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Confiscation Proceedings"> Confiscation Proceedings

Confiscation Proceedings Solicitors in Manchester

Stephen Lickrish & Associates are experts in relation to Confiscation and Restraint Orders and Proceedings. We benefit from having collected experience of one of the largest teams of Lawyers practicing in the field of criminal defence nationally.

Stephen Lickrish & Associates in particular have a wealth of experience in dealing with confiscation and restraint proceedings nationally. Many of these proceedings are dealt with as they arise whilst dealing with a client’s substantive matter or as a consequence to the outcome of a criminal trial whilst other matters are referred to us from outside the practice.  Most of the cases that we deal with involve allegations where the “benefit figure” runs into millions of pounds but there have been a number of cases where the amounts involved have been considerably smaller.

What is a Confiscation Order ?

A Confiscation Order is an order by the court at the end of a confiscation hearing , usually made under The Proceeds of Crime Act 2002.  It is designed to take the profit out of crime by allowing the crown courts to confiscate a defendant’s property found to be the proceeds of crime. The Act also allows a prosecuting authority to instigate restraint proceedings in which a person’s assets can be effectively frozen pending any subsequent confiscation hearing. This power is not merely confined to those arrested and charged; indeed, anyone who finds themselves a part of a criminal investigation and not yet under arrest may also be subjected to a restraint order, not to mention any third parties affected by the Order.

Confiscation proceedings will commence when someone has been convicted of an offence in the Crown Court or the matter has been committed to the Crown Court for sentence and the prosecutor asks the court, or the court itself, decides that it is appropriate to proceed to confiscation. If the accused is not convicted there can be no confiscation and any Restraint Order in place should be discharged immediately upon acquittal. During  confiscation proceedings,  the prosecutor is looking to seize the assets of the convicted whether or not those assets are the proceeds of crime. The whole purpose of the legislation is to deny the wrongdoer of his ill-gotten gains.

In making a Confiscation Order the court must decide whether you have a criminal lifestyle. Some offences are automatically considered lifestyle offences e.g. money laundering and drugs offences. If it is decided by the court that you have a criminal lifestyle then the court must make a number of assumptions: that property transferred, held and any expenditure within the previous six years was as a result of your criminal conduct.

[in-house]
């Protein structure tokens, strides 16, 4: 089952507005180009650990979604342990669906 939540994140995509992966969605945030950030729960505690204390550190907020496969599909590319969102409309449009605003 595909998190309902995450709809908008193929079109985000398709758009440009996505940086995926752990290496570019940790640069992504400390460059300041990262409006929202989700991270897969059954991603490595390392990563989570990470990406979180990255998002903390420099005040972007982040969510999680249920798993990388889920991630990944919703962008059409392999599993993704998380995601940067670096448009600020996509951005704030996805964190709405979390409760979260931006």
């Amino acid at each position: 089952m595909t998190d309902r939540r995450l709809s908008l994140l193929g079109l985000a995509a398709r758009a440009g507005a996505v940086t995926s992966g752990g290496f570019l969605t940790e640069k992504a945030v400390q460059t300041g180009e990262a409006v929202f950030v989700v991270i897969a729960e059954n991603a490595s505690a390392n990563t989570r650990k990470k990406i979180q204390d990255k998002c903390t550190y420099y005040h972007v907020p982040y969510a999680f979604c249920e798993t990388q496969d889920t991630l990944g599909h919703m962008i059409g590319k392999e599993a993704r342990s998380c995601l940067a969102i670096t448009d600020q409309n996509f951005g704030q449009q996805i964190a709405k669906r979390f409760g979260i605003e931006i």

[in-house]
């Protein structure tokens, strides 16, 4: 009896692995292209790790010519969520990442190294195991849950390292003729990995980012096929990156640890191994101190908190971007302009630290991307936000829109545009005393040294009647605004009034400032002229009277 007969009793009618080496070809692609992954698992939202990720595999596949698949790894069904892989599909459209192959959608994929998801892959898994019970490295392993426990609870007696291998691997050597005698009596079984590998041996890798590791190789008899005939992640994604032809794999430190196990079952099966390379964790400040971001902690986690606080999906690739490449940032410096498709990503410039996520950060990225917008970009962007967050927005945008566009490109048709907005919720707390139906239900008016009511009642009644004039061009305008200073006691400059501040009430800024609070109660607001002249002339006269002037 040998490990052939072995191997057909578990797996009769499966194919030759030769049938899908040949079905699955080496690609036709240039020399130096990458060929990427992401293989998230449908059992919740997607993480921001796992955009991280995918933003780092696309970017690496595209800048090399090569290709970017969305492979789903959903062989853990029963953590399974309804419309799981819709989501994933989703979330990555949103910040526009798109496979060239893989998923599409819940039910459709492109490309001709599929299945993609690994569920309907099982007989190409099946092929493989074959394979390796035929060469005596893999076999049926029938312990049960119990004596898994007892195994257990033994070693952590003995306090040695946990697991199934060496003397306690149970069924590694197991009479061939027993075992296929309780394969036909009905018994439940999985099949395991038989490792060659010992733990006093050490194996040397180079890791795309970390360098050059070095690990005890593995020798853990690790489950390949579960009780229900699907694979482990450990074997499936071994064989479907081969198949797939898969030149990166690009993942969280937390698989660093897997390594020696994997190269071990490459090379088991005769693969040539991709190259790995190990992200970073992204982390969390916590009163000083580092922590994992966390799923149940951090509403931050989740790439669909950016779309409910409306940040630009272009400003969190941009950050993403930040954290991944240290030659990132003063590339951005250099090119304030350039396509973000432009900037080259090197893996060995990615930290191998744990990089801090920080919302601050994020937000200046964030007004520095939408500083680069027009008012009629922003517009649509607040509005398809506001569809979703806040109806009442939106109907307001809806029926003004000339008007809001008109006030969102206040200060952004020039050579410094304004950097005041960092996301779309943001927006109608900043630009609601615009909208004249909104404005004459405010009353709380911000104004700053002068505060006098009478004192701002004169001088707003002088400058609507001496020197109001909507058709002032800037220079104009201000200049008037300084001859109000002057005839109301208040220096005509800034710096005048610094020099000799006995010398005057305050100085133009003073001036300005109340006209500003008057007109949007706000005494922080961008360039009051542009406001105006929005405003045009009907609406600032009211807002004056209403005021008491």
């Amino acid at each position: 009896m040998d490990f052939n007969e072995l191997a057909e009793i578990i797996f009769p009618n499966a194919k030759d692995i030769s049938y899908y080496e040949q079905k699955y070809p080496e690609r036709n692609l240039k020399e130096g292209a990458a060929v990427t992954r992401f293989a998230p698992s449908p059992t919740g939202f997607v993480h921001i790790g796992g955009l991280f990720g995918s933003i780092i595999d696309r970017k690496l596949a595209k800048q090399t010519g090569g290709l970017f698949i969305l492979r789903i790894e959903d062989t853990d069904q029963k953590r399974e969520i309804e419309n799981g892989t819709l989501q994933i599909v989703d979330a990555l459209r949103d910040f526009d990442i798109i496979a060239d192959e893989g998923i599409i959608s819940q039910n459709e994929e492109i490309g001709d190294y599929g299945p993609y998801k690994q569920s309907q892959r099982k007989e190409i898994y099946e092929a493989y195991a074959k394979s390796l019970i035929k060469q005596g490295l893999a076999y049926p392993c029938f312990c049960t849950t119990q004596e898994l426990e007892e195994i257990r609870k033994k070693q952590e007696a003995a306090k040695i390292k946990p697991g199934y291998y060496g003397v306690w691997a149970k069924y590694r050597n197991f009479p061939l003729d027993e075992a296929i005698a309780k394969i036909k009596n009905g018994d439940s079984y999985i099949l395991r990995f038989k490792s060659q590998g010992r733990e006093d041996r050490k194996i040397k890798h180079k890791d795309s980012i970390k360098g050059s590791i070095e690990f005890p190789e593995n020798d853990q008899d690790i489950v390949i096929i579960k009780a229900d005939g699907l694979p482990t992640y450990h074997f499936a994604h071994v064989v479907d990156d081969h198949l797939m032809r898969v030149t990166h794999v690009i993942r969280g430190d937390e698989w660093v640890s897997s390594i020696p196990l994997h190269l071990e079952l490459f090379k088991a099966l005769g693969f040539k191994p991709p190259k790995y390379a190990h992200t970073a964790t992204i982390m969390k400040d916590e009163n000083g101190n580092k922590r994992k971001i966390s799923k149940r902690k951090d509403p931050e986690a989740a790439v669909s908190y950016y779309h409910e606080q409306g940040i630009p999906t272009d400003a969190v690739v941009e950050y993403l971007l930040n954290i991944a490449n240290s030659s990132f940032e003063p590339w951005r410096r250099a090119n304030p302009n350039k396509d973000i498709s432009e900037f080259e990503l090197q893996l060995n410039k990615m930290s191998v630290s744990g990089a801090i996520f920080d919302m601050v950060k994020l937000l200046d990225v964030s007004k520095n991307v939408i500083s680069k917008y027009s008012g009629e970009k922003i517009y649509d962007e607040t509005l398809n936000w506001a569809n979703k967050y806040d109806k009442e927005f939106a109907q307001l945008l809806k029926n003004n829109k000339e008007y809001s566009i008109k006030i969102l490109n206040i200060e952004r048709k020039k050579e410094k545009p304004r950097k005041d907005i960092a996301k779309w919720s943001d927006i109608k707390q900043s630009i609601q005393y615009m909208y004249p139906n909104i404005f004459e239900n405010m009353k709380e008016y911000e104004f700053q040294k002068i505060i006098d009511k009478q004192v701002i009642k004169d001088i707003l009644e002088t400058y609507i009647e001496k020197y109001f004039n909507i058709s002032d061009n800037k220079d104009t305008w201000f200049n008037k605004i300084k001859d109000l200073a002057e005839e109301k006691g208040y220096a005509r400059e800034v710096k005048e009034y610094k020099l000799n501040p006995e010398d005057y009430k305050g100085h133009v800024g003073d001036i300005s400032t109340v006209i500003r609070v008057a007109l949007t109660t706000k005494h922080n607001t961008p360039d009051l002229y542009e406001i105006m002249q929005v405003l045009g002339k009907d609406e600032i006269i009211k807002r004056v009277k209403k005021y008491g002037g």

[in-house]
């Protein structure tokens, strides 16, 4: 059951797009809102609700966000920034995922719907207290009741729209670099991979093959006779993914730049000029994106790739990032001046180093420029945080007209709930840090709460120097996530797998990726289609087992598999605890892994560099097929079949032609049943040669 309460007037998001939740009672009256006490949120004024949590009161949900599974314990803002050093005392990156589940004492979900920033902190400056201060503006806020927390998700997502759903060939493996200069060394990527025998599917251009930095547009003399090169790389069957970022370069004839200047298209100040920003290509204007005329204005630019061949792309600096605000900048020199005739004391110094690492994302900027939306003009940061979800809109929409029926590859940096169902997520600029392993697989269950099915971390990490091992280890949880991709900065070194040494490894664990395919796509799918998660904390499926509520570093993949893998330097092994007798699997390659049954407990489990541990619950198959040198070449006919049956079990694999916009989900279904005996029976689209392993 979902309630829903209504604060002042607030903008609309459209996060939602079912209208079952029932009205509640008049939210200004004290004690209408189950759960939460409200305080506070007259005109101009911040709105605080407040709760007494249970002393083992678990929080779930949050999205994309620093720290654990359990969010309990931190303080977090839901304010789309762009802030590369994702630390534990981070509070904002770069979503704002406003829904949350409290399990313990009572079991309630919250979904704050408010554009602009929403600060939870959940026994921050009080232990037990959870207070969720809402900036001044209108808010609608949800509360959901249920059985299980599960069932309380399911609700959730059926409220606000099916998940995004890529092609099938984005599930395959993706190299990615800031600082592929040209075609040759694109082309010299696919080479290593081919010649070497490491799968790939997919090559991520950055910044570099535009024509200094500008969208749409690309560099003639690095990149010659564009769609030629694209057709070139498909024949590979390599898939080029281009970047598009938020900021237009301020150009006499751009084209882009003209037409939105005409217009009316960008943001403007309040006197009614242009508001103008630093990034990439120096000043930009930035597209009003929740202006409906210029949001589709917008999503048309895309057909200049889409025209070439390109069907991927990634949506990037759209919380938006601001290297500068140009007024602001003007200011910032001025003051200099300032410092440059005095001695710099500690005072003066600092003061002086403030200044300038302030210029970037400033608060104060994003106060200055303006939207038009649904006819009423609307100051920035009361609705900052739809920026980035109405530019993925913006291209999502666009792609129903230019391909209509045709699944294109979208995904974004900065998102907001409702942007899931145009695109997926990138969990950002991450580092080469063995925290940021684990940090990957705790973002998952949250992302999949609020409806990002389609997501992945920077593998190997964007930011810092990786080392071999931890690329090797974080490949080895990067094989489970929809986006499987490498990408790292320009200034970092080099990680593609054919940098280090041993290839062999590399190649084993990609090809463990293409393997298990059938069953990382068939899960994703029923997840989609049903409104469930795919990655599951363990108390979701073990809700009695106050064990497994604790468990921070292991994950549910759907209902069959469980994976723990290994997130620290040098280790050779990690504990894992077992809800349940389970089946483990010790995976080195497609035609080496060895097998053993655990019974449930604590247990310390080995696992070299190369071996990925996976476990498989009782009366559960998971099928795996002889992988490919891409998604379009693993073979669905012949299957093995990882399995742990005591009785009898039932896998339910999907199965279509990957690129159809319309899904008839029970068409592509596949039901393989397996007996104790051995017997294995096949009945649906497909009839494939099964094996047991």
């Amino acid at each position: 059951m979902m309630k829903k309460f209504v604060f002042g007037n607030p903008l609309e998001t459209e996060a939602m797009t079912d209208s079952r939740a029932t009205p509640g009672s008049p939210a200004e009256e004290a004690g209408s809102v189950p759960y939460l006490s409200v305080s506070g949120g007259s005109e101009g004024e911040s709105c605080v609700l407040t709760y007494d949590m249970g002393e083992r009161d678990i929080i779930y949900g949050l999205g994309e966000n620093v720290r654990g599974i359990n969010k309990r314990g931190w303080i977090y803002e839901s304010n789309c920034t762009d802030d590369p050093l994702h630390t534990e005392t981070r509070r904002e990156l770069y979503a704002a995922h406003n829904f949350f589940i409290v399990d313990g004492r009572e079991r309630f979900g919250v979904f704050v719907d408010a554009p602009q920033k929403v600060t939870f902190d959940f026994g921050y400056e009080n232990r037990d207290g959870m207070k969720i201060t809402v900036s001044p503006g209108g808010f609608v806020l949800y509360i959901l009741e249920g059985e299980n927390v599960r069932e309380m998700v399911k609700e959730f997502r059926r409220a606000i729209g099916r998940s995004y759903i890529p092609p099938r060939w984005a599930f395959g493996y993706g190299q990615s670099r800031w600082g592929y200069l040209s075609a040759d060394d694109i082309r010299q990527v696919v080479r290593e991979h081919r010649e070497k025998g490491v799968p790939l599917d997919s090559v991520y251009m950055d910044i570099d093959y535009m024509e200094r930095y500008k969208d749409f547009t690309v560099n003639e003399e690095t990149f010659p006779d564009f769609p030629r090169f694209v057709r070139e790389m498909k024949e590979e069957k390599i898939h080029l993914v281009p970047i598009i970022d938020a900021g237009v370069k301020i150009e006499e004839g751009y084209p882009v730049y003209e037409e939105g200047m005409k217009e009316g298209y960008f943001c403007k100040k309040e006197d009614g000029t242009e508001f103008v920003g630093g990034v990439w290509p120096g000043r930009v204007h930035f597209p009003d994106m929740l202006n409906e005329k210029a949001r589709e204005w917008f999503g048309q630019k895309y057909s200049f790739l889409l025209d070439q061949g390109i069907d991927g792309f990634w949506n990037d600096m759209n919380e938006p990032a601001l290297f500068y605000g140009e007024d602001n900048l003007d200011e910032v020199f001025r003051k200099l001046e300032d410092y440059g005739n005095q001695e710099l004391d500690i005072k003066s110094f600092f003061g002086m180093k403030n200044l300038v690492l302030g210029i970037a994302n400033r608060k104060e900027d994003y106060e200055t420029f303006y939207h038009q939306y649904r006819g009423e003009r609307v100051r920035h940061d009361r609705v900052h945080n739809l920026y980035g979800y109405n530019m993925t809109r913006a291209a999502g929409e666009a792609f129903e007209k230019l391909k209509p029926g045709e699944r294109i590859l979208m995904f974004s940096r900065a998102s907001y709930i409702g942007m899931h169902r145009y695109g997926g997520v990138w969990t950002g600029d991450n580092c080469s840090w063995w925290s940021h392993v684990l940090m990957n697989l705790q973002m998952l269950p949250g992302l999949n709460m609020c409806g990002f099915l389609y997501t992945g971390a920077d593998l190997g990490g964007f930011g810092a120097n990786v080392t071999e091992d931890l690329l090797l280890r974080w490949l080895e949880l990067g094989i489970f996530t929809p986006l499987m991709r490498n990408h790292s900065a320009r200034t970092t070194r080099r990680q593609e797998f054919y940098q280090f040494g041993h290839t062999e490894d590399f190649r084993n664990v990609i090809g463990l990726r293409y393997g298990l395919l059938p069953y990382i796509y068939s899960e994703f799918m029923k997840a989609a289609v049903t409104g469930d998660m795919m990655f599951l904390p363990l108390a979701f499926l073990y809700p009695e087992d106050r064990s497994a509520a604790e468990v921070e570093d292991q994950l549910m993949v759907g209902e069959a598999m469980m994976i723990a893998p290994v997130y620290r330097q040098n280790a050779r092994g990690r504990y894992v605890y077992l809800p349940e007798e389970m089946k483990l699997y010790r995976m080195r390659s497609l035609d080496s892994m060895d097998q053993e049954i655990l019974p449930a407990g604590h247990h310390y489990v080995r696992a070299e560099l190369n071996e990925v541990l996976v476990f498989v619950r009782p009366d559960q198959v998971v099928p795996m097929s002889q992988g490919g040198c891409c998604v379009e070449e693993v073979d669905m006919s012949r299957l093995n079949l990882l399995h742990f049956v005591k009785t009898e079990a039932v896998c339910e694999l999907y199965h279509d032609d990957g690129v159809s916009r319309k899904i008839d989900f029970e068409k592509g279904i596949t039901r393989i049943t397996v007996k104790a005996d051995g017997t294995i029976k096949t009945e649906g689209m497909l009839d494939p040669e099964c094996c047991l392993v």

Once confiscation proceedings start the prosecutor will serve a statement in which the alleged benefit figure and realisable amount will be outlined.

Benefit Figure

In calculating the benefit figure the prosecutor will take account of property transferred, held and any expenditure incurred during the course of the offending period (and the previous six years if you are deemed to have a criminal lifestyle). The assets which form the benefit figure may or may not be available for confiscation. It is up to the defence to show what is available.

Realisable amount

The realisable amount is what assets are readily available for confiscation. This may be cash in bank accounts, motor cars or houses and jewellery etc. Often the realisable amount will be less than the benefit alleged. This is because assets that make up the benefit figure have been squandered.

A further complication to the calculation of the benefit and realisable amount figure is when the prosecution make an allegation of hidden assets or tainted gifts. A hidden asset, as the title suggests, is an asset that is hidden or disguised in some way to avoid detection . A tainted gift is a transfer of property at a value significantly less than the going market value.

If the defence team can show that the accused  have no assets whatsoever, regardless of the amount of the benefit figure, the court is likely to make a nominal Confiscation Order in whichthe accused is ordered to pay a very small sum or nothing at all.

Once an Order has been made it becomes payable immediately. However, the court has the discretion to allow six months to pay with the option to allow a further six months to satisfy the Order if it remains unpaid. Therefore, potentially, a maximum of 12 months may be allowed to pay the Order. However, as mentioned above, this is at the discretion of the court.

The onus of proving that the client does not have what the prosecuting authority says he has is, unfortunately, on the client himself and usually this involves trying to prove a negative. That is why an analytical approach is needed to understand what can be at times, very complicated cases, so that a client’s instructions can be taken, properly understood and the client advised accordingly.